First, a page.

Senators, victims slam Engler's response to Nassar scandal

Melissa Nann Burke
The Detroit News
Michigan State University Interim President John Engler speaks during a Senate Commerce subcommittee hearing on "Strengthening and Empowering U.S. Amateur Athletes," on Capitol Hill in Washington, Tuesday, July 24, 2018.

Washington — Michigan State University interim President John Engler faced withering criticism Tuesday from Democrats as he testified before a U.S. Senate panel about the school's response to the Larry Nassar sexual abuse scandal, with one lawmaker effectively accusing him of lying under oath. 

Speaking in a packed hearing room before members of a Senate Commerce subcommittee, Engler said the university has made strides in restoring trust and accountability in the wake of the Larry Nassar sexual abuse scandal, while acknowledging, "We all failed the survivors." 

But lawmakers and victims said Engler, a former Republican governor, fell short in his leadership during his first six months at MSU and needs to make amends.

Engler's appearance before the panel, which is investigating cultural and systemic issues related to the abuse of Olympic athletes, was the first time he has publicly answered questions from lawmakers about Nassar — a former sports doctor for MSU and USA Gymnastics — since taking the helm of the university in late January.

At Tuesday's hearing, Engler doubled down on his denial that he privately offered Michigan gymnast Kaylee Lorincz of Macomb County $250,000 to settle her lawsuit.

"Mr. Engler, I’m not going to let this issue go," said Connecticut Sen. Richard Blumenthal, the panel's ranking Democrat.

"I think it goes to the heart of the reason we’re here. I just want to say for the record, I believe Kaylee Lorincz."

Sen. Maggie Hassan, D-New Hampshire, told Engler she was “appalled” by an email he wrote disparaging Rachael Denhollander, the first gymnast to publicly accuse Nassar of abuse. In the email, Engler suggested Denhollander might get a "kickback" from her attorney for "manipulating" other victims.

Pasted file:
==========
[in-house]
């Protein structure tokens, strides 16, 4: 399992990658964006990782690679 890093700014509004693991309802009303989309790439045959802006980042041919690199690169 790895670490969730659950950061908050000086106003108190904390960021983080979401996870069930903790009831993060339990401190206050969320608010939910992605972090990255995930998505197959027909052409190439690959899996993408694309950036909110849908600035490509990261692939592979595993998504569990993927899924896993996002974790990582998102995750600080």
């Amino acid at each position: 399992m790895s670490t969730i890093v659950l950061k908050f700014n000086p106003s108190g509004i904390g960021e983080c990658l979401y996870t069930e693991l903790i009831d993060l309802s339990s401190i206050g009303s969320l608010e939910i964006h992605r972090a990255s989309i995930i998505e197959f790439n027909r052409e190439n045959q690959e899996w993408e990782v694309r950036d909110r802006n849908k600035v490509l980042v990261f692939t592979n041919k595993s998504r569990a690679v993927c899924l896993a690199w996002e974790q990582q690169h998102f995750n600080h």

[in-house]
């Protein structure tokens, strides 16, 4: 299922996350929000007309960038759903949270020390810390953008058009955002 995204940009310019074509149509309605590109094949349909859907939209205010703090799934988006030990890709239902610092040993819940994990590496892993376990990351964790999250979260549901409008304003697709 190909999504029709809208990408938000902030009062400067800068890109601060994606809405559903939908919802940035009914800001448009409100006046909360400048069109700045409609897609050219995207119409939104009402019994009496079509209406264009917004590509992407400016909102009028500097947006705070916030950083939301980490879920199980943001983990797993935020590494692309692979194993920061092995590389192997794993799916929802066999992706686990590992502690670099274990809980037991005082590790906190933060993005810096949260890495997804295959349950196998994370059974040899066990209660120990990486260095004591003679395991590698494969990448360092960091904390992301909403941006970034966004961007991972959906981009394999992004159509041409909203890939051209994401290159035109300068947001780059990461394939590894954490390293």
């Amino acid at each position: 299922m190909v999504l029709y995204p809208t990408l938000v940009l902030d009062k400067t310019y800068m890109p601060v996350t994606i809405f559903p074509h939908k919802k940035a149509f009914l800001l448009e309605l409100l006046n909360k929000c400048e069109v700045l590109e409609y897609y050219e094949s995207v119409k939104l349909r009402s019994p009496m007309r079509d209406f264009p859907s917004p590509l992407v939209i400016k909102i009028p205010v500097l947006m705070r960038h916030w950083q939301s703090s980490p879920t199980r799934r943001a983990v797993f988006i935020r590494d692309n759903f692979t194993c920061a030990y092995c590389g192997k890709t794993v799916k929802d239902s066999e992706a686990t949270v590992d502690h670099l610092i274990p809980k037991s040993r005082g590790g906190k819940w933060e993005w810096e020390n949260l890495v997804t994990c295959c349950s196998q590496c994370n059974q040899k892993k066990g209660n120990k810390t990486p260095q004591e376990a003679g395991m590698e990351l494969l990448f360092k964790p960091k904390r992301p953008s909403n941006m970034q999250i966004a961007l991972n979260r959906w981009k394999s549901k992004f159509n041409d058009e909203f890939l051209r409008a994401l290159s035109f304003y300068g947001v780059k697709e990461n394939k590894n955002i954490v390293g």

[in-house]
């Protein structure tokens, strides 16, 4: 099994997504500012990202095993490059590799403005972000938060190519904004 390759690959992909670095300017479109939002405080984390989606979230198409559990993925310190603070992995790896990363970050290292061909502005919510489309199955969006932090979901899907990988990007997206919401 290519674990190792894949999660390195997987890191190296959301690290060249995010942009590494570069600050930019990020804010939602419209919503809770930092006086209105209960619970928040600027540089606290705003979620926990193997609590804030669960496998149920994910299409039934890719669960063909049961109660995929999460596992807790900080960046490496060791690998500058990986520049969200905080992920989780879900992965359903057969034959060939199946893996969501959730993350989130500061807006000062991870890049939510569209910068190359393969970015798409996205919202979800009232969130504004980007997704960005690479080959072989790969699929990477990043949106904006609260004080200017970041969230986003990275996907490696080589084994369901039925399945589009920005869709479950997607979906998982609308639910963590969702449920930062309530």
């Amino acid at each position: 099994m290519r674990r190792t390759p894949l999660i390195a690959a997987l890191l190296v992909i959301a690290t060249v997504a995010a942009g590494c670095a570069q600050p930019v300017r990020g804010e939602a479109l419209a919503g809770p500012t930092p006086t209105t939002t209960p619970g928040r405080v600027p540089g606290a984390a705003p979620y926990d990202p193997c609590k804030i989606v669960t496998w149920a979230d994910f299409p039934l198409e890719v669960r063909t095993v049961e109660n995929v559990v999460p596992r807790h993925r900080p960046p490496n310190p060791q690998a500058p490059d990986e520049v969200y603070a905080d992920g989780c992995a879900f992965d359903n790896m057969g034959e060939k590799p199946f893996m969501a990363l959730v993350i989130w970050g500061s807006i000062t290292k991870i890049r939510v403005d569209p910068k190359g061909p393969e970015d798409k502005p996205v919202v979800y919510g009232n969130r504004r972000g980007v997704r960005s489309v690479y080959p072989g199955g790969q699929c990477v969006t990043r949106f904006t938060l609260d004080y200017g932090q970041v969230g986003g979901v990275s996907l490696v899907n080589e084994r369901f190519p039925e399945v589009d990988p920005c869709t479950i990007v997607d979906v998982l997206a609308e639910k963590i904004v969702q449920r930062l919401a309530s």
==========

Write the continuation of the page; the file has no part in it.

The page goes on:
His comments, published in June, led to calls for Engler’s resignation from multiple Michigan politicians and two MSU trustees.

“Your treatment of this issue raises concerns about how MSU will move forward here. Even with all the evidence, why did you doubt Ms. Denhollander?” Hassan asked.  

“The email was, of course, in the midst of our very difficult negotiations, and it was private,” Engler said, referring to lawsuit settlement talks.

“It reflected, I guess, just the passions of the moment about whether or not there were referral fees being paid. The reality is that our actions today, I think, have consistently shown our support for the survivors.”

Hassan interrupted Engler.

“Not only are these strong, accomplished, smart athletes who have overcome enormous barriers in their lives to reach the pinnacle of their sport, they have survived unspeakable abuse. The notion that you think they can be manipulated by trial lawyers and that you would speak of them that way, is just deeply, deeply offensive. Private mail or not,” Hassan said.

“It reflects an attitude at the top of the institution that you're asking this committee, your current students, your current athletes, your alumni to trust. And I think you have some repair work to do, to put it mildly."

The room burst into applause. 

Under questioning by Blumenthal, Engler said he never discussed money during his private meeting with Lorincz. 

"There was not any discussion of a settlement," Engler said, noting Lorincz is now part of the $500 million settlement that MSU reached with 330 Nassar accusers. 

"We have different recollections about that conversation than she has," he said, referring to himself and two female administrators who attended.

After the hearing, Lorincz told reporters she would "not tolerate being called a liar." 

"That does not sit well with me," said Lorincz, a student at Adrian College. "This fight is not over with John Engler."

DeWitt native and Olympic gold medalist Jordyn Wieber, who attended the hearing, said she "100 percent" believes Lorincz's account.

"It's just very saddening to think someone's possibly lying under oath, but also it's very scary to think that's the leadership that they have at MSU," said Wieber, who says Nassar molested her starting at age 12 or 13. 

"There's so many student athletes there who need, right now, leadership and a system and environment where they feel comfortable speaking out against sexual abuse. Unfortunately, I don't believe with him in that position that will be the case."